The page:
Malone is immeasurably aided by adept vocal modulation, which she skillfully uses to bestow added dimension to the character: for example, when Marylee yearningly utters "Yes, those wonderful, lost afternoons" to Mitch, Malone adopts a tone of melancholic desperation which clearly conveys the considerable depth of Marylee's affection for Mitch; later, in Marylee's big confrontation scene with Kyle, Malone drips acid as she spits out, "I'm filthy, period!" in such a convincing manner the audience never pauses to wonder at the strained nature of the dialogue (as in, "Who really talks like that?").

Malone's ability to suggest the tender spirit existing beneath Marylee's tough, sometimes vengeful exterior enables the character's unrequited love for Mitch to become the film's most touching, memorable plot point. Malone clearly enjoyed working with the stoic-but-strapping Hudson, and she's wonderful with him, whether Marylee's a phenomenally carnal siren leaning in to seduce Mitch on a couch (when Malone, eyes ablaze in wanton lust, agressively states, "I can think of much better things than making smart talk," it's clear what she has in mind, and she's sexier than any nubile, unclad starlet could ever hope to be), or when she's showing a rare "nice" side to her nature, while picnicking with Mitch at their old childhood retreat (wherein Marylee/Malone spontaneously breaks out in a wide, appealing smile after one of Mitch's/Hudson's retorts, which perfectly captures Marylee's adoration of Mitch, as well as Malone's fondness for her costar). Although I think Malone's finest work on screen came the following year in another great Sirk drama, The Tarnished Angels, her Marylee Hadley remains my favorite supporting performance of all time, and stands as a shining, invaluable contribution to the greatest potboiler in cinema history.

Tuesday, August 15, 2006

Camping Out with a Classic Trio

The last few months have been nirvana for DVD collectors of a certain persuasion, with special editions of Whatever Happened to Baby Jane and Mommie Dearest finally released, along with Valley of the Dolls 'out' for the first time in a special 2-disc campfest. I recently did my bi-annual DVD purchasing during Deep Discount DVD's great 20% off sale, and I picked up all three titles, granting them all top priority on my 'to-watch' list.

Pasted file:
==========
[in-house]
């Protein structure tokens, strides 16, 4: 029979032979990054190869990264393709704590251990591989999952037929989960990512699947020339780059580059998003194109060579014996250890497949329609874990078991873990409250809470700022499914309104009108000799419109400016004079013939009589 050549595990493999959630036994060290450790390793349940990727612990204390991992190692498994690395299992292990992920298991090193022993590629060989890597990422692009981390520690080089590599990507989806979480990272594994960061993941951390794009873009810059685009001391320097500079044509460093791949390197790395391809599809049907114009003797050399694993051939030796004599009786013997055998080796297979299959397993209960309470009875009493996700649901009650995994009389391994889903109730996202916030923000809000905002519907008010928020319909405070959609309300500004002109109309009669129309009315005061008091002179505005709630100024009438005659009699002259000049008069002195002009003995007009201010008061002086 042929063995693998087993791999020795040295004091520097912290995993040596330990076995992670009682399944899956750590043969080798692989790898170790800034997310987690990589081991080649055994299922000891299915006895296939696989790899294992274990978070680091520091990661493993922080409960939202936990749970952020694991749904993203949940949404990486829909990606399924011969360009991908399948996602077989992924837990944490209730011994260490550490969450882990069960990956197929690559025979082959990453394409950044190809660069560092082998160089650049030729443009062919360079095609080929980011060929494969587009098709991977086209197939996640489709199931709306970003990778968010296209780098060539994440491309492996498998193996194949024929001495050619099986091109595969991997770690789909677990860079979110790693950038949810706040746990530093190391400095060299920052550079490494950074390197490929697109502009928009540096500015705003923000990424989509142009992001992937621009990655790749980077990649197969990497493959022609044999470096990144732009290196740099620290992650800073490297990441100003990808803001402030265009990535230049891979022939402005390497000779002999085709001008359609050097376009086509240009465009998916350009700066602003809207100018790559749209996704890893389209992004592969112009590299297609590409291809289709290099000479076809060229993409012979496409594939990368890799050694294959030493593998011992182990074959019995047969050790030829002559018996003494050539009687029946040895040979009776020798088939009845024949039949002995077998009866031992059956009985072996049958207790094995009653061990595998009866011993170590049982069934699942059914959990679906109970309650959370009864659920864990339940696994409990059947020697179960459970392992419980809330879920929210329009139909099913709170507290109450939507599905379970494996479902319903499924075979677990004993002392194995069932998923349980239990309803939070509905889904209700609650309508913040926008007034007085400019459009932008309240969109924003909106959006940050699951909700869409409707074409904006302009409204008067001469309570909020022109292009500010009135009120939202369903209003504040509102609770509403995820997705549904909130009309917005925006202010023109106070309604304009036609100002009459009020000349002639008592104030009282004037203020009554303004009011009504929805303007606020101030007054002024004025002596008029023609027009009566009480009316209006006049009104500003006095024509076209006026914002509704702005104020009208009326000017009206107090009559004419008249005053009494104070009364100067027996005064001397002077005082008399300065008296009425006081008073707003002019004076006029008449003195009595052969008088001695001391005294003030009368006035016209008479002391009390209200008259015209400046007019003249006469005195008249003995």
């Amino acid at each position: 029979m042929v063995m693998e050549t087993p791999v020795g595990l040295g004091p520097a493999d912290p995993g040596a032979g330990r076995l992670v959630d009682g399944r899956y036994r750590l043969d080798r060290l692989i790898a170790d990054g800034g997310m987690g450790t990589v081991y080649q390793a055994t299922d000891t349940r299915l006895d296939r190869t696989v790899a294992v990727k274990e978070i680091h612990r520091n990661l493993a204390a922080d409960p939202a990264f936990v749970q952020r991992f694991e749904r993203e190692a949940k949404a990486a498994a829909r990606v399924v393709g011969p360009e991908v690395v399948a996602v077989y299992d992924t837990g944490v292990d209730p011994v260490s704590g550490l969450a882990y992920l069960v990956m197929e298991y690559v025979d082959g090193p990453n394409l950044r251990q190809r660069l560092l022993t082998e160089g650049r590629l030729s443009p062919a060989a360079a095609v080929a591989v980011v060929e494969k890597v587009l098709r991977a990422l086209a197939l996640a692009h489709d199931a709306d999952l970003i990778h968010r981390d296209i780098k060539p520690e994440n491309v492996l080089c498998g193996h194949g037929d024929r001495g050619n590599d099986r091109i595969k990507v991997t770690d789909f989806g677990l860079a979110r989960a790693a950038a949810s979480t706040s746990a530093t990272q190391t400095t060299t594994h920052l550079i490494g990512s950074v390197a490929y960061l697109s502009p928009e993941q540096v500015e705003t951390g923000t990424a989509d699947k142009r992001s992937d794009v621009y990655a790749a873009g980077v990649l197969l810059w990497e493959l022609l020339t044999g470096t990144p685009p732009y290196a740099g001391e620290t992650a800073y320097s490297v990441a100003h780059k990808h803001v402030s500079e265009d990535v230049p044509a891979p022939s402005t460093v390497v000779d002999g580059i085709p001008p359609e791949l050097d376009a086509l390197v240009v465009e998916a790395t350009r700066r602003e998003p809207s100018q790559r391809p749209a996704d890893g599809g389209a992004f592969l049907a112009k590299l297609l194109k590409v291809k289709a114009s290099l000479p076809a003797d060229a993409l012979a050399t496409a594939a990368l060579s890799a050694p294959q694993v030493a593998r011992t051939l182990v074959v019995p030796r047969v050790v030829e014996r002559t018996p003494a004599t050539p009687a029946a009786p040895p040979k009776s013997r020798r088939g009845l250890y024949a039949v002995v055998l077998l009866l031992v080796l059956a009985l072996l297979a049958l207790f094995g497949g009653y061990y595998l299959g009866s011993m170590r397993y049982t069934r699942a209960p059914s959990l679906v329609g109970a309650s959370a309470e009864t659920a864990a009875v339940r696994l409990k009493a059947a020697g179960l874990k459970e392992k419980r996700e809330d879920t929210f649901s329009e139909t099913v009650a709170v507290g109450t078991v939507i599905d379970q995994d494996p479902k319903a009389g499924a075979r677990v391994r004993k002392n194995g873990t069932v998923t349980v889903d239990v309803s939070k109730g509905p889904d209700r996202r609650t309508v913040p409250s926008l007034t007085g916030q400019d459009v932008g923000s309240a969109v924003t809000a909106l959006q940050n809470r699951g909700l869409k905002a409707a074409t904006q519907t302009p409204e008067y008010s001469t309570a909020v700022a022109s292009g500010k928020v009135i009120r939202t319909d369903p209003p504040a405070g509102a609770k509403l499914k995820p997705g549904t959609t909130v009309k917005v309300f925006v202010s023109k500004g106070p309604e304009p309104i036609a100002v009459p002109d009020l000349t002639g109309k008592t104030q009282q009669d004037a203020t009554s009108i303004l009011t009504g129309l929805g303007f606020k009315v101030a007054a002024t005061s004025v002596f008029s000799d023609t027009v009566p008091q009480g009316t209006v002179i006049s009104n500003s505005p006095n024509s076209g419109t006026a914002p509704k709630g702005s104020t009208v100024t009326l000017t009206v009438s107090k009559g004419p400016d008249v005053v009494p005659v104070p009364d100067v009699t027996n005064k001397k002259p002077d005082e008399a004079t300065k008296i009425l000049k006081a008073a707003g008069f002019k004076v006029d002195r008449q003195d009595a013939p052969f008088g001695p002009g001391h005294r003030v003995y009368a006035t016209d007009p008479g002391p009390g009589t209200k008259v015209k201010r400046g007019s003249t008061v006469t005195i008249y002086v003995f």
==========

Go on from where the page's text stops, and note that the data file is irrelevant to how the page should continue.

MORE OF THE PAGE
Baby Jane may be considered a hoot now, but DVD commentators Charles Busch and John Epperson recall how frightening the movie was to audiences upon the film's inital, box-office smash release in 1962 (and even later: I've always found Bette Davis screeching her way through "I've Written a Letter to Daddy" ("His AD-DRESS is HEAAVVEENNN above!!") so wildly 'out there' its funny (if weird), but during my high school years I had a friend over to watch the movie, expecting her to laugh along with me; instead she was terrified and got mad at me, claiming I'd just shown her the scariest movie she'd ever seen). With her pasty-white, heavily made-up face, Mary Pickford curls, and over-expressive features, the fifty-something Jane appears as a demented soul throughout much of the film, but Busch and Epperson note there are moments when Davis uses her considerable talents to add a touching vulnerability to Jane, thereby preventing the character from becoming a complete freak. In contrast to her costar's onscreen fireworks, Joan Crawford as Blanche wisely chooses to comport herself with a calm dignity, resulting in an impressive, mostly-restrained performance (her work is even more substantial when taking into account all the "dragon lady" roles Crawford devoured, eyes blazing, during the 1940's and 1950's). Alternately amusing and creepy, Jane is a cinematic sister act like no other.


An overabundance of charms are there for the taking in Dolls: the prudish 'almost' nude scenes, the bland, nearly non-existent male costars, the hair, Jacqueline Susann's cameo, Patty Duke bellowing "Neely! Neely O'Hara!!" at the film's conclusion and, of course, the Divas-Gone-Wild catfight between Duke and Susan Hayward, wherein the toliet bowl plays a vital supporting role. Patty Duke goes where no Oscar-winning young starlet has gone before: whether threatening to eat her costars alive during the dramatic scenes via her reckless, over-the-top shenanigans, or lip-synching and 'grooving' along in the swingin'-1960's-by-way-of-1940's-Broadway musical segments, Duke offers a demonstration of untamed overacting for which Dolls fans are eternally grateful (screaming "You better run!! You dirty little tramp!!" is the most subtle Duke gets in the film, and we love her all the more for "character choices" like this). Tough-as-nails Hayward proves two Oscar winners can play at that game, and gives Duke a run for her money in the ham department, while future winner Lee Grant falls into the ham-on-wry category, as hunky Tony Scotti's brittle sibling. Amid the overblown theatrics surrounding them, Sharon Tate amazingly manages to gives a quiet, sensitive performance as Jennifer, the beautiful, tragic sexpot, while Barbara Parkins uses her beauty and her distinctive, soothing voice to maintain an air of class and intelligence throughout the picture, while her wigs, wardrobe, and dialogue fight against her every step of the way.